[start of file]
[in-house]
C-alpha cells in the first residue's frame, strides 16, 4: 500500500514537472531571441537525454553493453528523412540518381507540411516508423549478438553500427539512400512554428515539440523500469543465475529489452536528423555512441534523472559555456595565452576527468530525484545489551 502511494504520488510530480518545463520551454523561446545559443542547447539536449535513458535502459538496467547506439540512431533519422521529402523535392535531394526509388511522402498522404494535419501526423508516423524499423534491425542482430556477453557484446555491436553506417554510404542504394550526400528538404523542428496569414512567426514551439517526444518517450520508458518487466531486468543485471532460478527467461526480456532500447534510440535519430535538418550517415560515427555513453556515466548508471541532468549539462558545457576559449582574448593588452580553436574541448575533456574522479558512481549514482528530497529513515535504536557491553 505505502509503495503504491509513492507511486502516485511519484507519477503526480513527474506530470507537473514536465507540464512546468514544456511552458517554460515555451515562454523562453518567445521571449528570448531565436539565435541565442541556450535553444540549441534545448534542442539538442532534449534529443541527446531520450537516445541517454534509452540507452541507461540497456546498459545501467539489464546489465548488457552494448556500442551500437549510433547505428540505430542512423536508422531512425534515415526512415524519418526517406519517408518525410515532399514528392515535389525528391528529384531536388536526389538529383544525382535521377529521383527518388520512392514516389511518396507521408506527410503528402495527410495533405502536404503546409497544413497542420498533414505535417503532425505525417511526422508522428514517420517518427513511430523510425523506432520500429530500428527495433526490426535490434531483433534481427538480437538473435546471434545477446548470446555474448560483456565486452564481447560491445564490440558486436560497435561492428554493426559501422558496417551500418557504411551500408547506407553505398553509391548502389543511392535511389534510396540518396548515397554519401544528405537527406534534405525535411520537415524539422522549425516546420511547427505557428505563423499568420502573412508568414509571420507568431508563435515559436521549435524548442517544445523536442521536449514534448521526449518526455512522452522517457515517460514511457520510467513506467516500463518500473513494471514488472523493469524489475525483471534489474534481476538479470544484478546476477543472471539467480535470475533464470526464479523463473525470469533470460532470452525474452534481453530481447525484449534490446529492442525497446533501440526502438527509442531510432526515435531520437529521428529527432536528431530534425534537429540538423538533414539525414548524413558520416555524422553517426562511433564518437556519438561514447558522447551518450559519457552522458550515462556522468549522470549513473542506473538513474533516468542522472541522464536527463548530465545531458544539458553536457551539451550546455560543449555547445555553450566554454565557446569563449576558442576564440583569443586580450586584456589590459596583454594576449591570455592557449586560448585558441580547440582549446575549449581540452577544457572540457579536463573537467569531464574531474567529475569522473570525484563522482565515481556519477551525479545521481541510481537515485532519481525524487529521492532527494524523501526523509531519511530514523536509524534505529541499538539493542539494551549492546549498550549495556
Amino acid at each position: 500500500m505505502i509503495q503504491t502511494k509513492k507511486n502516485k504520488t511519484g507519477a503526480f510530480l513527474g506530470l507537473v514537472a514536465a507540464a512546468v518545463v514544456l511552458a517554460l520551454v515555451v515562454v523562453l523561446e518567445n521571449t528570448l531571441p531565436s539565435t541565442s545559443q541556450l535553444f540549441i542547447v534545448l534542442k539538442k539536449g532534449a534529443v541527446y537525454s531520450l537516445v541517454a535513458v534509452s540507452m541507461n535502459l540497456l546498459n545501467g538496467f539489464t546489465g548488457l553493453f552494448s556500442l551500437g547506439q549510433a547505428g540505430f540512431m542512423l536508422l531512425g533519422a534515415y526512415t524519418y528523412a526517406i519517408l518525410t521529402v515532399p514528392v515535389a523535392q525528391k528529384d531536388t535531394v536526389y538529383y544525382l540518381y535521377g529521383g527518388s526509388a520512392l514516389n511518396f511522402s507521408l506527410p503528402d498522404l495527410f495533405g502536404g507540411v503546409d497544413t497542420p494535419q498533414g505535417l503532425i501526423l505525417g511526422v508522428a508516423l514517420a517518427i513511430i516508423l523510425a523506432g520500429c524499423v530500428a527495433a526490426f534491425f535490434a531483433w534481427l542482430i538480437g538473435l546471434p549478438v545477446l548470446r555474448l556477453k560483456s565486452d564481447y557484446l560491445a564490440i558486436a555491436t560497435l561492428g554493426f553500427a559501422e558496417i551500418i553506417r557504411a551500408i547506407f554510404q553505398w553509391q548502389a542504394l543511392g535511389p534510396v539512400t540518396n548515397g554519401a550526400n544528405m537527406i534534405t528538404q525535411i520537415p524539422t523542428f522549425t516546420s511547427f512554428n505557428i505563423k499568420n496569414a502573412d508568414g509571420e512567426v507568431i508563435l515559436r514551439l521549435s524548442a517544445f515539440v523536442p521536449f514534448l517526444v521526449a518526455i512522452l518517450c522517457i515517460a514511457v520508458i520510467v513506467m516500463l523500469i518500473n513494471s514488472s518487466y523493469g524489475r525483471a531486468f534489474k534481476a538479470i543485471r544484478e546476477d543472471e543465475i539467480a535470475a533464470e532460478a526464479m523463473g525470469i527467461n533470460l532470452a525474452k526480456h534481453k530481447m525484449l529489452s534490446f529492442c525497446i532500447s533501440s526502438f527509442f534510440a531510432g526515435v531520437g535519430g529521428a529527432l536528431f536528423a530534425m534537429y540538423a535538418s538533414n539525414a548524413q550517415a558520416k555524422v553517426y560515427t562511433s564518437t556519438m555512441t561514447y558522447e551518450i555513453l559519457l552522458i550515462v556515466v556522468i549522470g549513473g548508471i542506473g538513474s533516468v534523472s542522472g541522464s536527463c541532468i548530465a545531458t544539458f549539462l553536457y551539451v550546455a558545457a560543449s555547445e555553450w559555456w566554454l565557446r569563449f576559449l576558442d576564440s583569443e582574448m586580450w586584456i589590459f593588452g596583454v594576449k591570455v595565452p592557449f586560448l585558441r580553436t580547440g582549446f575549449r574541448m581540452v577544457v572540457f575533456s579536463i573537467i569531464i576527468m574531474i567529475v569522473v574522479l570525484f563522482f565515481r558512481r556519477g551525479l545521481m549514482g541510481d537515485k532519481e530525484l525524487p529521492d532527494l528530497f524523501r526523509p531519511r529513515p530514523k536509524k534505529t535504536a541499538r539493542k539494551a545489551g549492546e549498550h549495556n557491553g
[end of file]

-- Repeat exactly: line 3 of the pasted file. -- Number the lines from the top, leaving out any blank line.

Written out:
Amino acid at each position: 500500500m505505502i509503495q503504491t502511494k509513492k507511486n502516485k504520488t511519484g507519477a503526480f510530480l513527474g506530470l507537473v514537472a514536465a507540464a512546468v518545463v514544456l511552458a517554460l520551454v515555451v515562454v523562453l523561446e518567445n521571449t528570448l531571441p531565436s539565435t541565442s545559443q541556450l535553444f540549441i542547447v534545448l534542442k539538442k539536449g532534449a534529443v541527446y537525454s531520450l537516445v541517454a535513458v534509452s540507452m541507461n535502459l540497456l546498459n545501467g538496467f539489464t546489465g548488457l553493453f552494448s556500442l551500437g547506439q549510433a547505428g540505430f540512431m542512423l536508422l531512425g533519422a534515415y526512415t524519418y528523412a526517406i519517408l518525410t521529402v515532399p514528392v515535389a523535392q525528391k528529384d531536388t535531394v536526389y538529383y544525382l540518381y535521377g529521383g527518388s526509388a520512392l514516389n511518396f511522402s507521408l506527410p503528402d498522404l495527410f495533405g502536404g507540411v503546409d497544413t497542420p494535419q498533414g505535417l503532425i501526423l505525417g511526422v508522428a508516423l514517420a517518427i513511430i516508423l523510425a523506432g520500429c524499423v530500428a527495433a526490426f534491425f535490434a531483433w534481427l542482430i538480437g538473435l546471434p549478438v545477446l548470446r555474448l556477453k560483456s565486452d564481447y557484446l560491445a564490440i558486436a555491436t560497435l561492428g554493426f553500427a559501422e558496417i551500418i553506417r557504411a551500408i547506407f554510404q553505398w553509391q548502389a542504394l543511392g535511389p534510396v539512400t540518396n548515397g554519401a550526400n544528405m537527406i534534405t528538404q525535411i520537415p524539422t523542428f522549425t516546420s511547427f512554428n505557428i505563423k499568420n496569414a502573412d508568414g509571420e512567426v507568431i508563435l515559436r514551439l521549435s524548442a517544445f515539440v523536442p521536449f514534448l517526444v521526449a518526455i512522452l518517450c522517457i515517460a514511457v520508458i520510467v513506467m516500463l523500469i518500473n513494471s514488472s518487466y523493469g524489475r525483471a531486468f534489474k534481476a538479470i543485471r544484478e546476477d543472471e543465475i539467480a535470475a533464470e532460478a526464479m523463473g525470469i527467461n533470460l532470452a525474452k526480456h534481453k530481447m525484449l529489452s534490446f529492442c525497446i532500447s533501440s526502438f527509442f534510440a531510432g526515435v531520437g535519430g529521428a529527432l536528431f536528423a530534425m534537429y540538423a535538418s538533414n539525414a548524413q550517415a558520416k555524422v553517426y560515427t562511433s564518437t556519438m555512441t561514447y558522447e551518450i555513453l559519457l552522458i550515462v556515466v556522468i549522470g549513473g548508471i542506473g538513474s533516468v534523472s542522472g541522464s536527463c541532468i548530465a545531458t544539458f549539462l553536457y551539451v550546455a558545457a560543449s555547445e555553450w559555456w566554454l565557446r569563449f576559449l576558442d576564440s583569443e582574448m586580450w586584456i589590459f593588452g596583454v594576449k591570455v595565452p592557449f586560448l585558441r580553436t580547440g582549446f575549449r574541448m581540452v577544457v572540457f575533456s579536463i573537467i569531464i576527468m574531474i567529475v569522473v574522479l570525484f563522482f565515481r558512481r556519477g551525479l545521481m549514482g541510481d537515485k532519481e530525484l525524487p529521492d532527494l528530497f524523501r526523509p531519511r529513515p530514523k536509524k534505529t535504536a541499538r539493542k539494551a545489551g549492546e549498550h549495556n557491553g